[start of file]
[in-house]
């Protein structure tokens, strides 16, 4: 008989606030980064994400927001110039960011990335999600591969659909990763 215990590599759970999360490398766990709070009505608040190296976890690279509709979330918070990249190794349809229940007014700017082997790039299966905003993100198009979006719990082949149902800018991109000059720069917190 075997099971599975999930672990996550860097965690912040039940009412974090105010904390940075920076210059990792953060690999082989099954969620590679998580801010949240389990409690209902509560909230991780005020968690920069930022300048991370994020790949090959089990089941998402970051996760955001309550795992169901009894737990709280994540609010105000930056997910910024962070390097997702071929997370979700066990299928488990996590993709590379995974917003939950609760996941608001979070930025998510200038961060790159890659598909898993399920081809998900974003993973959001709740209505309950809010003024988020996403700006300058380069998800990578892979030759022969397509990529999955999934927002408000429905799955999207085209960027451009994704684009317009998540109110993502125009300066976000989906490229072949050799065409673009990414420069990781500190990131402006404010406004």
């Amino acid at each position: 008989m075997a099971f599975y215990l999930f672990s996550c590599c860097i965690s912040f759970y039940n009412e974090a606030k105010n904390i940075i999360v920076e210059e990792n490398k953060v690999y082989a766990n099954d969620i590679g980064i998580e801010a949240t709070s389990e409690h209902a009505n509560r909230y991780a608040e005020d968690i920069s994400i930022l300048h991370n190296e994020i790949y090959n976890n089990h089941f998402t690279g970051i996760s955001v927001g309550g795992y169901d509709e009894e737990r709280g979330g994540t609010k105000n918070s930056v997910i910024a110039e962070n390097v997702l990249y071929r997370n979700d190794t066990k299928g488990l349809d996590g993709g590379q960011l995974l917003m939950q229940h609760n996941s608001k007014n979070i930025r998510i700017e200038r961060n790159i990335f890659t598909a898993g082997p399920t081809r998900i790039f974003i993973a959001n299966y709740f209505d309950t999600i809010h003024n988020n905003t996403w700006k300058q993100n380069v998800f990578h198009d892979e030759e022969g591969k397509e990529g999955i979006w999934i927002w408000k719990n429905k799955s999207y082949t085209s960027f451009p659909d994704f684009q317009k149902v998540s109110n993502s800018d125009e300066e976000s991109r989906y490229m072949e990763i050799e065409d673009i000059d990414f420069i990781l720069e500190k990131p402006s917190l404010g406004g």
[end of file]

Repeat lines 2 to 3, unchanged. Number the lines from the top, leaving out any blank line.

């Protein structure tokens, strides 16, 4: 008989606030980064994400927001110039960011990335999600591969659909990763 215990590599759970999360490398766990709070009505608040190296976890690279509709979330918070990249190794349809229940007014700017082997790039299966905003993100198009979006719990082949149902800018991109000059720069917190 075997099971599975999930672990996550860097965690912040039940009412974090105010904390940075920076210059990792953060690999082989099954969620590679998580801010949240389990409690209902509560909230991780005020968690920069930022300048991370994020790949090959089990089941998402970051996760955001309550795992169901009894737990709280994540609010105000930056997910910024962070390097997702071929997370979700066990299928488990996590993709590379995974917003939950609760996941608001979070930025998510200038961060790159890659598909898993399920081809998900974003993973959001709740209505309950809010003024988020996403700006300058380069998800990578892979030759022969397509990529999955999934927002408000429905799955999207085209960027451009994704684009317009998540109110993502125009300066976000989906490229072949050799065409673009990414420069990781500190990131402006404010406004």
């Amino acid at each position: 008989m075997a099971f599975y215990l999930f672990s996550c590599c860097i965690s912040f759970y039940n009412e974090a606030k105010n904390i940075i999360v920076e210059e990792n490398k953060v690999y082989a766990n099954d969620i590679g980064i998580e801010a949240t709070s389990e409690h209902a009505n509560r909230y991780a608040e005020d968690i920069s994400i930022l300048h991370n190296e994020i790949y090959n976890n089990h089941f998402t690279g970051i996760s955001v927001g309550g795992y169901d509709e009894e737990r709280g979330g994540t609010k105000n918070s930056v997910i910024a110039e962070n390097v997702l990249y071929r997370n979700d190794t066990k299928g488990l349809d996590g993709g590379q960011l995974l917003m939950q229940h609760n996941s608001k007014n979070i930025r998510i700017e200038r961060n790159i990335f890659t598909a898993g082997p399920t081809r998900i790039f974003i993973a959001n299966y709740f209505d309950t999600i809010h003024n988020n905003t996403w700006k300058q993100n380069v998800f990578h198009d892979e030759e022969g591969k397509e990529g999955i979006w999934i927002w408000k719990n429905k799955s999207y082949t085209s960027f451009p659909d994704f684009q317009k149902v998540s109110n993502s800018d125009e300066e976000s991109r989906y490229m072949e990763i050799e065409d673009i000059d990414f420069i990781l720069e500190k990131p402006s917190l404010g406004g």